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Field Guides Tour Report
Jun 5, 2015 to Jun 15, 2015
Chris Benesh & Tom Johnson

Our only good views of Denali on this half of the tour came from the air as we passed over the famous mountain on our way to the North Slope. Photo by guide Tom Johnson.

Our Nome, Seward, and Barrow adventures ran very smoothly this year, with plenty of adventure, scenery, birds, and mammals along the way. Though it rained during part of every day, we DID experience some excellent weather, and the atmospheric, er... variety helped underscore the vast beauty that is the essence of Alaska.

Our trip started in Anchorage, where some birding helped us find a flock of Hudsonian Godwits at Westchester Lagoon before we packed it in for the evening.

The next morning, we boarded our plane for Nome. After some delays in getting moved in to our hotels and finding our rental vehicles (part of the adventure), we headed out of town, where our luck improved dramatically and we were immediately surrounded by birds: scores of all three species of jaegers chasing legions of kittiwakes and other gulls along the beach, flocks of migrant ducks, geese, and shorebirds, and even an adult Gyrfalcon snuggling a young chick in a nest. We didn't even pop a flat tire - until we got back to town, that is.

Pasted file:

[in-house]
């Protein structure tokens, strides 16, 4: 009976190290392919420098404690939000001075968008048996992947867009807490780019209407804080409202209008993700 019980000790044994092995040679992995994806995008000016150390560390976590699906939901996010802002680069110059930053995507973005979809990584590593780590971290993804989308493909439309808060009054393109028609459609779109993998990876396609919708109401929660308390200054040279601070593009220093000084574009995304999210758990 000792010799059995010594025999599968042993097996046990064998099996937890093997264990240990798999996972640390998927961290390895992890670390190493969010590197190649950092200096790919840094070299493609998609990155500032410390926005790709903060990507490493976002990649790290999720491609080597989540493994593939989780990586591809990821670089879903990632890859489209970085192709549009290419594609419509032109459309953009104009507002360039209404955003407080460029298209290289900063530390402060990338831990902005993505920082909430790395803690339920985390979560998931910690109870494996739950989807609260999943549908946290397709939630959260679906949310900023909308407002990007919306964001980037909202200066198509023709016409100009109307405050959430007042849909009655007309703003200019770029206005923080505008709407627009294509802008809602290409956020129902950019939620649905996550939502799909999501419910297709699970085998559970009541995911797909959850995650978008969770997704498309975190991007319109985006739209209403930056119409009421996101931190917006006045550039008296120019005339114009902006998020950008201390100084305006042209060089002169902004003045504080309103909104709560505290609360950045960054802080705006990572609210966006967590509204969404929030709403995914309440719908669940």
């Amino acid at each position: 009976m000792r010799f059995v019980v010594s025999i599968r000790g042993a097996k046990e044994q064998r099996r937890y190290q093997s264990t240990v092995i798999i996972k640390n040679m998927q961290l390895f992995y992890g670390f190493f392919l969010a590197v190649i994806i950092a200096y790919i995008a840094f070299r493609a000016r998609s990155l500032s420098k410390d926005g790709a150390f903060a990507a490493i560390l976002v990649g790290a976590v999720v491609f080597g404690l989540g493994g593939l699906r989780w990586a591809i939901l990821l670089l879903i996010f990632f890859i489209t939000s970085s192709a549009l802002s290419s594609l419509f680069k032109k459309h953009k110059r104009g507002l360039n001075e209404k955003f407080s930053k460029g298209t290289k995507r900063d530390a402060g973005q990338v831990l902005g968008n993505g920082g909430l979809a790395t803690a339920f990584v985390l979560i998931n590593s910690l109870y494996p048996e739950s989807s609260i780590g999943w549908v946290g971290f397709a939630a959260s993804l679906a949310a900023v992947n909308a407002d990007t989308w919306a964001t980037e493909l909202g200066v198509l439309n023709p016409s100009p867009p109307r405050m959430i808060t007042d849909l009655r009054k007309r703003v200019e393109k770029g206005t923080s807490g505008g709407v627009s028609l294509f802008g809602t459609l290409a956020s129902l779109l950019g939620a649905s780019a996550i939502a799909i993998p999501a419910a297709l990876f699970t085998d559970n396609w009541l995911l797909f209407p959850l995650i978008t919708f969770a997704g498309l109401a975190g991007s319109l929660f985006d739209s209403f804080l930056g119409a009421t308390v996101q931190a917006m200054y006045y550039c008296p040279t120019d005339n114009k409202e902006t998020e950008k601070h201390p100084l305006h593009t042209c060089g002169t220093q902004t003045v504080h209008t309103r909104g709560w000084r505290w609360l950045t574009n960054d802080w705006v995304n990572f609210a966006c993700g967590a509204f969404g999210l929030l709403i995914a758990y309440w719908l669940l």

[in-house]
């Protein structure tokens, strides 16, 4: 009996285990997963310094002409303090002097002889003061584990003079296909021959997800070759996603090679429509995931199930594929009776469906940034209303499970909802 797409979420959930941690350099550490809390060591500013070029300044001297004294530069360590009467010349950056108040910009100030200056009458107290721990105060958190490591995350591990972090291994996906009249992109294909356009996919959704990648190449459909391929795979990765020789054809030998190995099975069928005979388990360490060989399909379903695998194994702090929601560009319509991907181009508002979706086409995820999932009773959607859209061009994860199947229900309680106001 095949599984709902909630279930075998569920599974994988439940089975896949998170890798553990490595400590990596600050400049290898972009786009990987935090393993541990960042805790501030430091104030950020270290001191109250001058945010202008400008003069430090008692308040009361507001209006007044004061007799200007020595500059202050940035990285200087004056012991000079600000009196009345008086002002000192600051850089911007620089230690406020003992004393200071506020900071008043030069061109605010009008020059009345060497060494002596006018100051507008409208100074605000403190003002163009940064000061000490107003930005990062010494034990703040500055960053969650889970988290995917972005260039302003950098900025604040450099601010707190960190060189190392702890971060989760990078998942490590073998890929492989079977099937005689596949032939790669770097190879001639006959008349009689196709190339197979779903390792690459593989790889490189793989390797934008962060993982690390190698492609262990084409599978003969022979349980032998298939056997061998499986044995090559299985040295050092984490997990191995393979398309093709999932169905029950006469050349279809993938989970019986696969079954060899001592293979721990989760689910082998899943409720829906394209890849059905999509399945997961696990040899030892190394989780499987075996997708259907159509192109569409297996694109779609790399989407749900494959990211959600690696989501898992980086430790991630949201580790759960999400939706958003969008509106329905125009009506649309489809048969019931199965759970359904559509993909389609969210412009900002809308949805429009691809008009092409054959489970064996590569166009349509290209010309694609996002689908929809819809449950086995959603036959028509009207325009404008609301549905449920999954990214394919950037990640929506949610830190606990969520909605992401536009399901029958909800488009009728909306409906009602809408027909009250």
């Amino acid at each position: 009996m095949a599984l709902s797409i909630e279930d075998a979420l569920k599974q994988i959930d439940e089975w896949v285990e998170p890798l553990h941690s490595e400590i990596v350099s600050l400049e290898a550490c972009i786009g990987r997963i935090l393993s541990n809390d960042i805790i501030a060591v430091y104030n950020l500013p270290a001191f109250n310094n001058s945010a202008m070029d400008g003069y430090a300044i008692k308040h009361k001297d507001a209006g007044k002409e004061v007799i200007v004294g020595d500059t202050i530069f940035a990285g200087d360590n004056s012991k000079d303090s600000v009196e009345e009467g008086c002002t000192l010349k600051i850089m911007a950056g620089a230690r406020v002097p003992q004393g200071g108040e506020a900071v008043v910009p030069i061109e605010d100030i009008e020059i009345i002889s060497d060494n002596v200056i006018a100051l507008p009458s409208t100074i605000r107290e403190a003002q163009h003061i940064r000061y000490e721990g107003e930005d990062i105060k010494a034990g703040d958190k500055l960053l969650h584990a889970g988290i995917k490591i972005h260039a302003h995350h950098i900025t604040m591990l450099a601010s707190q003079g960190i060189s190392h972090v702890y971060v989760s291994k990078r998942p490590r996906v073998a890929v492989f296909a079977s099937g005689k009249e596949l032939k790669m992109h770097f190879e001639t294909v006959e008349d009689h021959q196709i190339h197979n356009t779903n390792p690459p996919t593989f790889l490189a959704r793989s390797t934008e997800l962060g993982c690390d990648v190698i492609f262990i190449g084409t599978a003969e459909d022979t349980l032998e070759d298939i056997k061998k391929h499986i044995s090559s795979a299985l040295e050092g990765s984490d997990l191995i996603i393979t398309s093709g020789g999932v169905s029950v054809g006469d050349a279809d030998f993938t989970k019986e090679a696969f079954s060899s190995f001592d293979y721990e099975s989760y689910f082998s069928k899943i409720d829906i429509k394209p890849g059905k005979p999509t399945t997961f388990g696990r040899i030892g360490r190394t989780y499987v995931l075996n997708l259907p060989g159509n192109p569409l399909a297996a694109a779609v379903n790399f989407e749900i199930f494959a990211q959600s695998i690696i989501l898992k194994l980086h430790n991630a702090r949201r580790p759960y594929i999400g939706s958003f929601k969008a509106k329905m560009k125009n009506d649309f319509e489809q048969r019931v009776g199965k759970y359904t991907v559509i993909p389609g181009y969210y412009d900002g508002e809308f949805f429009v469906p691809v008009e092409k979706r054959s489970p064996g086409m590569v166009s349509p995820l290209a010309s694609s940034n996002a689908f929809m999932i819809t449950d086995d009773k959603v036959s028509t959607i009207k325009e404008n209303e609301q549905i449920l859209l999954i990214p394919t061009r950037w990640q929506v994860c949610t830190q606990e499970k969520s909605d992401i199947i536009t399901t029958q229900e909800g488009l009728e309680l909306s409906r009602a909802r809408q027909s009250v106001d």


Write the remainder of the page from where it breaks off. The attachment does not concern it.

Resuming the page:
After reconfiguring our transportation (thanks for your help, Kris!), an early morning start out the Kougarok Rd. led us to the land of Willow Ptarmigan and Bluethroats, those lovely Old World gems. After pauses to enjoy a Rusty Blackbird, flocks of Greater White-fronted Geese, and other wonderful arctic sights, we arrived near Coffee Dome, the arena for our search for Bristle-thighed Curlews. After a lengthy trudge across the tundra, we found breeding pairs of Whimbrel and our primary quarry, the Bristle-thighs. These range-restricted shorebirds called and paraded around in front of us, and we had a wonderful time watching them before we headed back down the road to Nome, pausing en route to scope another Gyrfalcon nest!